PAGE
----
The study of autophagy-deficient model systems has made it possible to appreciate the importance of a correctly functioning autophagic machinery in the development of both lower and higher eukaryotes. Autophagy is crucial to embryogenesis, potentially acting in parallel with apoptosis to remodel tissues. An increase in autophagic cells is observed during embryonic stages characterized by massive cell elimination, such as the complex events of fly and worm metamorphosis. Moreover, autophagy probably protects cells during metabolic stress and nutrient paucity, which both occur during the tissue remodeling of embryogenesis. Several lines of evidence also highlight the importance of autophagy in later stages of embryonic and postnatal development. Thus, it can be concluded that there is a close interplay between autophagy and the processes of cell death, proliferation and differentiation, and that correct central nervous system (CNS) development depends upon an intact autophagic machinery.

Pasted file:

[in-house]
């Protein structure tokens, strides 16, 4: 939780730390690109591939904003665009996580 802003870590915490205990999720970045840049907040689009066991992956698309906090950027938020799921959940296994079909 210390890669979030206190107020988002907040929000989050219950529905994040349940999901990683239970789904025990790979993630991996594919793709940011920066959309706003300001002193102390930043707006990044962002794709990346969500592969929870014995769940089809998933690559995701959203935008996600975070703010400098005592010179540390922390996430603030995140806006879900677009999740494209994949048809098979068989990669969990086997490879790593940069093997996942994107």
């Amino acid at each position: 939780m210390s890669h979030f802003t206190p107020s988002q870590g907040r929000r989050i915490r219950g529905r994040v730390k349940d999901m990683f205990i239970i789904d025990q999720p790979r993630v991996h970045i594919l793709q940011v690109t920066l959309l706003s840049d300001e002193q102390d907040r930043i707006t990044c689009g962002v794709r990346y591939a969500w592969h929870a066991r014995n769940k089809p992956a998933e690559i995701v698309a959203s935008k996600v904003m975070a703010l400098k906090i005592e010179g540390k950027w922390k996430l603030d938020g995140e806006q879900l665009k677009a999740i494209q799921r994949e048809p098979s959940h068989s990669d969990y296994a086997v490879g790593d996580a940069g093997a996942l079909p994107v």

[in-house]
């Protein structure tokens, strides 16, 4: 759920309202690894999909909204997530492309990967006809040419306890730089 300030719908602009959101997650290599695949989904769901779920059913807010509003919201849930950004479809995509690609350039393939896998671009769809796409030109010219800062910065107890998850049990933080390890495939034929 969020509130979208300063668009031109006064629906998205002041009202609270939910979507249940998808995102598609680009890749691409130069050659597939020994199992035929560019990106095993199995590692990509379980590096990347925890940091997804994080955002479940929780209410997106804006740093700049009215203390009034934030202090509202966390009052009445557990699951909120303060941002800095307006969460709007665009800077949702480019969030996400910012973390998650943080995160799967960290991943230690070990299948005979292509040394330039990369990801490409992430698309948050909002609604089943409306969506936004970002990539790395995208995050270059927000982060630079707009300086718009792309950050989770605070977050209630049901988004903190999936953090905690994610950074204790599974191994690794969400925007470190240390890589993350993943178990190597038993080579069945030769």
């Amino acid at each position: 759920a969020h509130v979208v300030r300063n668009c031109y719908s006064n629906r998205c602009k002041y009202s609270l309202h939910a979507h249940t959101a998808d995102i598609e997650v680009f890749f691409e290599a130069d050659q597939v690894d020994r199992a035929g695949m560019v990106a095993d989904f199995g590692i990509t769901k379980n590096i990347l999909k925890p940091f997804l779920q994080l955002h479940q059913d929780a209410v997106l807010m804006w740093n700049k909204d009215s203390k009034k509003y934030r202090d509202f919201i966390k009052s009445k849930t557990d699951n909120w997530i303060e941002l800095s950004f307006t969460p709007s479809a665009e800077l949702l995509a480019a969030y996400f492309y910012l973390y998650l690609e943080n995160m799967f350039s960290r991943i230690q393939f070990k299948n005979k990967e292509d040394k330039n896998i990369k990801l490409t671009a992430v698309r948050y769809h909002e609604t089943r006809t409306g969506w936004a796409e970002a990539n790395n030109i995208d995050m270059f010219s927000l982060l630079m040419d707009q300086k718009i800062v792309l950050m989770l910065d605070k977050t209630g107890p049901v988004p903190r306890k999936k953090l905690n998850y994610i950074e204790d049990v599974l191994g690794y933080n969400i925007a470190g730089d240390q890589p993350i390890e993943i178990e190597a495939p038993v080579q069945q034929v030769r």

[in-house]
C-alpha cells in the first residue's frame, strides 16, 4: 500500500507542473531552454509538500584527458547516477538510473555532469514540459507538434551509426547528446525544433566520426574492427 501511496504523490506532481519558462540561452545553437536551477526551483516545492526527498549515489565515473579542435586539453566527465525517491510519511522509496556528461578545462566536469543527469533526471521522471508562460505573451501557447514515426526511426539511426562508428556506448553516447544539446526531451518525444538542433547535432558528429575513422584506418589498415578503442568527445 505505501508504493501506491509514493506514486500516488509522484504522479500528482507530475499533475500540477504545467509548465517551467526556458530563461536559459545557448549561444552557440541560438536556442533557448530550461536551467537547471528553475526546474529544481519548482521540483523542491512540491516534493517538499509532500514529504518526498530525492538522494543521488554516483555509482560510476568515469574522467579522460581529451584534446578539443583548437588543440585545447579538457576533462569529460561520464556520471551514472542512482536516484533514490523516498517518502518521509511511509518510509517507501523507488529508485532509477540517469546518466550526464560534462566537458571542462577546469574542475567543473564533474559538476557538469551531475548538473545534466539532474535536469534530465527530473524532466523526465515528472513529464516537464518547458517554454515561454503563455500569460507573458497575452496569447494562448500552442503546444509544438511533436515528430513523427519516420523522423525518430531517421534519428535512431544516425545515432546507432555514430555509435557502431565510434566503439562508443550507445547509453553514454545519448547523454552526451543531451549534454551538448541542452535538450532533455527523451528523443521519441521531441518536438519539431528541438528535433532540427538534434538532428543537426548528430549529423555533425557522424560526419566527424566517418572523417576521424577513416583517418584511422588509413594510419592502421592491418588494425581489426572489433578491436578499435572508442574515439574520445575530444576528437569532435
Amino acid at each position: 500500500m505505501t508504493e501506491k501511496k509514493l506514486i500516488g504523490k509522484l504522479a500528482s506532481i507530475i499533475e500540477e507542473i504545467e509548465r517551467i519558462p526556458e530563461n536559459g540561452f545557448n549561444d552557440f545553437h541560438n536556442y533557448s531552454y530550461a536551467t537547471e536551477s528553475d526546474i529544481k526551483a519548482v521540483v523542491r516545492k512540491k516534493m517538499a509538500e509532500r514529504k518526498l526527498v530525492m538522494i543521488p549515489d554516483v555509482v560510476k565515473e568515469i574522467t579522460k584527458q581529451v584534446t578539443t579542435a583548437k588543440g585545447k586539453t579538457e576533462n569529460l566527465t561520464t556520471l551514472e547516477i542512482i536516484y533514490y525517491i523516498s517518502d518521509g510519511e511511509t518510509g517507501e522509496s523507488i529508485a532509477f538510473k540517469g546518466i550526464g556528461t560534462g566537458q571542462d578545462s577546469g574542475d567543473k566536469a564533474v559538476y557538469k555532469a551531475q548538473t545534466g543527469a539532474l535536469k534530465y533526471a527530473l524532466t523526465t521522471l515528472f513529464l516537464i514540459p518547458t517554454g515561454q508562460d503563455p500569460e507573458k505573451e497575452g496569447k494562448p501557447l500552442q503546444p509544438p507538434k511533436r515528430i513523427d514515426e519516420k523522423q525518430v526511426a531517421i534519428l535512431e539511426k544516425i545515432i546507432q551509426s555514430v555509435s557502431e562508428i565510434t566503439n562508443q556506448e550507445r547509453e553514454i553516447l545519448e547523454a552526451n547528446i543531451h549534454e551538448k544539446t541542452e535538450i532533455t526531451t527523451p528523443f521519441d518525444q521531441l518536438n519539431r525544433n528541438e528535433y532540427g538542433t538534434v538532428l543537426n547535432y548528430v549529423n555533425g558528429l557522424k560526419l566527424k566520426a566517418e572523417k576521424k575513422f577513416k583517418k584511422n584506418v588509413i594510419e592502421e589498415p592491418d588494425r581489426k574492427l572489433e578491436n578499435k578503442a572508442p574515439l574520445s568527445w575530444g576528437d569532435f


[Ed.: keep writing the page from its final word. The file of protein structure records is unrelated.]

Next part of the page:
|Title of host publication||Autophagy of the Nervous System: Cellular Self-Digestion in Neurons and Neurological Diseases|
|Publisher||World Scientific Publishing Co.|
|Number of pages||20|
|Publication status||Published - Jan 1 2012|
ASJC Scopus subject areas
- Biochemistry, Genetics and Molecular Biology(all)